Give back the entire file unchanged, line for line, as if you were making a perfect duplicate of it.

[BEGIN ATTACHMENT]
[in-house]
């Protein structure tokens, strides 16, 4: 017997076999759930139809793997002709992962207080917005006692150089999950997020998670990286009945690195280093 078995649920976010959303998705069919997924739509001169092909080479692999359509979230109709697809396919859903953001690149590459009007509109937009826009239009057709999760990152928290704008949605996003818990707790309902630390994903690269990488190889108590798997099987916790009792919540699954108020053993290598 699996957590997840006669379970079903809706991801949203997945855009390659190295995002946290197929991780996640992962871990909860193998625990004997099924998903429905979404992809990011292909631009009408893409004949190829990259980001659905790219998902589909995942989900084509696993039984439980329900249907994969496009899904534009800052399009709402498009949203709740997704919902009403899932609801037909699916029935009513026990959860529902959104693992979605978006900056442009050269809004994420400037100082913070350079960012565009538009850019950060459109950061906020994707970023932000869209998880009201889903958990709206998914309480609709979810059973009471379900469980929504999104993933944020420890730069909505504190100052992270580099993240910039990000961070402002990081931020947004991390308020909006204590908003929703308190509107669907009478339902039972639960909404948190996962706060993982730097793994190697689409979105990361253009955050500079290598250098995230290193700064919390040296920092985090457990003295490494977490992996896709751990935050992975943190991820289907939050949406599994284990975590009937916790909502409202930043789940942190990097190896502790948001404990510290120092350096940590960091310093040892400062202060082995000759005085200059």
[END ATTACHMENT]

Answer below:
[in-house]
């Protein structure tokens, strides 16, 4: 017997076999759930139809793997002709992962207080917005006692150089999950997020998670990286009945690195280093 078995649920976010959303998705069919997924739509001169092909080479692999359509979230109709697809396919859903953001690149590459009007509109937009826009239009057709999760990152928290704008949605996003818990707790309902630390994903690269990488190889108590798997099987916790009792919540699954108020053993290598 699996957590997840006669379970079903809706991801949203997945855009390659190295995002946290197929991780996640992962871990909860193998625990004997099924998903429905979404992809990011292909631009009408893409004949190829990259980001659905790219998902589909995942989900084509696993039984439980329900249907994969496009899904534009800052399009709402498009949203709740997704919902009403899932609801037909699916029935009513026990959860529902959104693992979605978006900056442009050269809004994420400037100082913070350079960012565009538009850019950060459109950061906020994707970023932000869209998880009201889903958990709206998914309480609709979810059973009471379900469980929504999104993933944020420890730069909505504190100052992270580099993240910039990000961070402002990081931020947004991390308020909006204590908003929703308190509107669907009478339902039972639960909404948190996962706060993982730097793994190697689409979105990361253009955050500079290598250098995230290193700064919390040296920092985090457990003295490494977490992996896709751990935050992975943190991820289907939050949406599994284990975590009937916790909502409202930043789940942190990097190896502790948001404990510290120092350096940590960091310093040892400062202060082995000759005085200059």